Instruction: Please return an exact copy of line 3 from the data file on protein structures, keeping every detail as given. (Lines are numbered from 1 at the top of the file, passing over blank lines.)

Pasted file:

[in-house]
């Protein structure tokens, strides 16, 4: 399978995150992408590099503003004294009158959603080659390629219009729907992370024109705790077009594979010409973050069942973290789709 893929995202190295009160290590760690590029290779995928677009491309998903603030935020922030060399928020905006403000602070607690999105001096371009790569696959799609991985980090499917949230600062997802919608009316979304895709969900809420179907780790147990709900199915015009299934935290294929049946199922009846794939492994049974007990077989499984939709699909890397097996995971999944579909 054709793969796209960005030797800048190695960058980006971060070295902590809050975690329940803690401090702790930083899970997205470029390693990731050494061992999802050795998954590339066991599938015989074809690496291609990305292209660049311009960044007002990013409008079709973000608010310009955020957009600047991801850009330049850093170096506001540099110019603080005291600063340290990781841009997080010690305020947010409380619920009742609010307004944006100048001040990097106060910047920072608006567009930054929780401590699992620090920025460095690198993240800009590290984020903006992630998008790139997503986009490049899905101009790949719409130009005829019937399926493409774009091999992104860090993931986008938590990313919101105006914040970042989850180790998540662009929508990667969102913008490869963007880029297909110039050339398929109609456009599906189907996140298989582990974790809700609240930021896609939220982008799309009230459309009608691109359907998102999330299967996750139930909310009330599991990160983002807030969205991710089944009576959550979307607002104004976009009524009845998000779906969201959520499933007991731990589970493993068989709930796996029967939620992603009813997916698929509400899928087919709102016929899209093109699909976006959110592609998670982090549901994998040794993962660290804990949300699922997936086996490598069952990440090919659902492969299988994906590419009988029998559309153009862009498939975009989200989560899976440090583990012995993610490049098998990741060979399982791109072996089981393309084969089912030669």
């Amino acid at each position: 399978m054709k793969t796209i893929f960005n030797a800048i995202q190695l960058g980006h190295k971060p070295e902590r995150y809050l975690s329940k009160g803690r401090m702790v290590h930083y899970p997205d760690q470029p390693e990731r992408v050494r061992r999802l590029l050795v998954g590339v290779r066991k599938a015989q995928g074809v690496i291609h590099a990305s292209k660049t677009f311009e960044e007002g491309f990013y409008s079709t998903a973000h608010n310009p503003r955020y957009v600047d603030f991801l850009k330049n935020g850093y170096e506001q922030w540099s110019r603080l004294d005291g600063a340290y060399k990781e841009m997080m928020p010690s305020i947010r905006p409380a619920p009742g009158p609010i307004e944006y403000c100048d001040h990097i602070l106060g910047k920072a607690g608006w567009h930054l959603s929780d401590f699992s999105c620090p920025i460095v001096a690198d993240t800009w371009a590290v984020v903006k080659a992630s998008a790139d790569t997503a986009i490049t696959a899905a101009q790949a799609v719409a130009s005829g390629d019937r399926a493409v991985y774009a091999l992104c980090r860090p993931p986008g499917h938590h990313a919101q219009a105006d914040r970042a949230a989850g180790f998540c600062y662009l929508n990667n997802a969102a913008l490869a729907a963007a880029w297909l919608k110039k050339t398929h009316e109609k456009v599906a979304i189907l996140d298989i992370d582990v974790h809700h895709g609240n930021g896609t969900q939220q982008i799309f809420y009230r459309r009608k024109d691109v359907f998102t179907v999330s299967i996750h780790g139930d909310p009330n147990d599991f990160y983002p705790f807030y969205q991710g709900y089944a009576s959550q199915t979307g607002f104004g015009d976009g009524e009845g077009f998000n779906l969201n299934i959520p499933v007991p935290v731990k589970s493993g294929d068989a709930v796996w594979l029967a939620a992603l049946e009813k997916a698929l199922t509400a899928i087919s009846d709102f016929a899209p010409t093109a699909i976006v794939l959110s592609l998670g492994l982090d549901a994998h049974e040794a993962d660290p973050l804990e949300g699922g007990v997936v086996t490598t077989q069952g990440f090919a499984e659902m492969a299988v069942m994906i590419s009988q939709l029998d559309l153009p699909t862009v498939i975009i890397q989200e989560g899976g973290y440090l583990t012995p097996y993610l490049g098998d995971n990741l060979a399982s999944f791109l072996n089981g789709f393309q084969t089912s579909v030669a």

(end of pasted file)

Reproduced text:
């Amino acid at each position: 399978m054709k793969t796209i893929f960005n030797a800048i995202q190695l960058g980006h190295k971060p070295e902590r995150y809050l975690s329940k009160g803690r401090m702790v290590h930083y899970p997205d760690q470029p390693e990731r992408v050494r061992r999802l590029l050795v998954g590339v290779r066991k599938a015989q995928g074809v690496i291609h590099a990305s292209k660049t677009f311009e960044e007002g491309f990013y409008s079709t998903a973000h608010n310009p503003r955020y957009v600047d603030f991801l850009k330049n935020g850093y170096e506001q922030w540099s110019r603080l004294d005291g600063a340290y060399k990781e841009m997080m928020p010690s305020i947010r905006p409380a619920p009742g009158p609010i307004e944006y403000c100048d001040h990097i602070l106060g910047k920072a607690g608006w567009h930054l959603s929780d401590f699992s999105c620090p920025i460095v001096a690198d993240t800009w371009a590290v984020v903006k080659a992630s998008a790139d790569t997503a986009i490049t696959a899905a101009q790949a799609v719409a130009s005829g390629d019937r399926a493409v991985y774009a091999l992104c980090r860090p993931p986008g499917h938590h990313a919101q219009a105006d914040r970042a949230a989850g180790f998540c600062y662009l929508n990667n997802a969102a913008l490869a729907a963007a880029w297909l919608k110039k050339t398929h009316e109609k456009v599906a979304i189907l996140d298989i992370d582990v974790h809700h895709g609240n930021g896609t969900q939220q982008i799309f809420y009230r459309r009608k024109d691109v359907f998102t179907v999330s299967i996750h780790g139930d909310p009330n147990d599991f990160y983002p705790f807030y969205q991710g709900y089944a009576s959550q199915t979307g607002f104004g015009d976009g009524e009845g077009f998000n779906l969201n299934i959520p499933v007991p935290v731990k589970s493993g294929d068989a709930v796996w594979l029967a939620a992603l049946e009813k997916a698929l199922t509400a899928i087919s009846d709102f016929a899209p010409t093109a699909i976006v794939l959110s592609l998670g492994l982090d549901a994998h049974e040794a993962d660290p973050l804990e949300g699922g007990v997936v086996t490598t077989q069952g990440f090919a499984e659902m492969a299988v069942m994906i590419s009988q939709l029998d559309l153009p699909t862009v498939i975009i890397q989200e989560g899976g973290y440090l583990t012995p097996y993610l490049g098998d995971n990741l060979a399982s999944f791109l072996n089981g789709f393309q084969t089912s579909v030669a």